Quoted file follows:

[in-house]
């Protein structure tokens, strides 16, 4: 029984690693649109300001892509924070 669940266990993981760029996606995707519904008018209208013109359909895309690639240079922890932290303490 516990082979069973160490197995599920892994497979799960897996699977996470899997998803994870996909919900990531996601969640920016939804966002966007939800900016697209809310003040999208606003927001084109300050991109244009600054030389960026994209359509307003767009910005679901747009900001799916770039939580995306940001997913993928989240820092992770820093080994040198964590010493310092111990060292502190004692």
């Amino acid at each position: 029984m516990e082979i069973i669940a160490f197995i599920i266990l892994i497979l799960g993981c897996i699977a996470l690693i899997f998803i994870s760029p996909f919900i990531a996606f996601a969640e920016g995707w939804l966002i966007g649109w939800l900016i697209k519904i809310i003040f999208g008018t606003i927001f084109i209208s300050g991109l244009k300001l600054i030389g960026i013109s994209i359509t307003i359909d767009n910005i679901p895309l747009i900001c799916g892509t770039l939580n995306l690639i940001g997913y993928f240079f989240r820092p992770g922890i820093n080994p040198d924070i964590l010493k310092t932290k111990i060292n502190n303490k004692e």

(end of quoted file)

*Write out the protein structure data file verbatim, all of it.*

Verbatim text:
[in-house]
């Protein structure tokens, strides 16, 4: 029984690693649109300001892509924070 669940266990993981760029996606995707519904008018209208013109359909895309690639240079922890932290303490 516990082979069973160490197995599920892994497979799960897996699977996470899997998803994870996909919900990531996601969640920016939804966002966007939800900016697209809310003040999208606003927001084109300050991109244009600054030389960026994209359509307003767009910005679901747009900001799916770039939580995306940001997913993928989240820092992770820093080994040198964590010493310092111990060292502190004692």
């Amino acid at each position: 029984m516990e082979i069973i669940a160490f197995i599920i266990l892994i497979l799960g993981c897996i699977a996470l690693i899997f998803i994870s760029p996909f919900i990531a996606f996601a969640e920016g995707w939804l966002i966007g649109w939800l900016i697209k519904i809310i003040f999208g008018t606003i927001f084109i209208s300050g991109l244009k300001l600054i030389g960026i013109s994209i359509t307003i359909d767009n910005i679901p895309l747009i900001c799916g892509t770039l939580n995306l690639i940001g997913y993928f240079f989240r820092p992770g922890i820093n080994p040198d924070i964590l010493k310092t932290k111990i060292n502190n303490k004692e």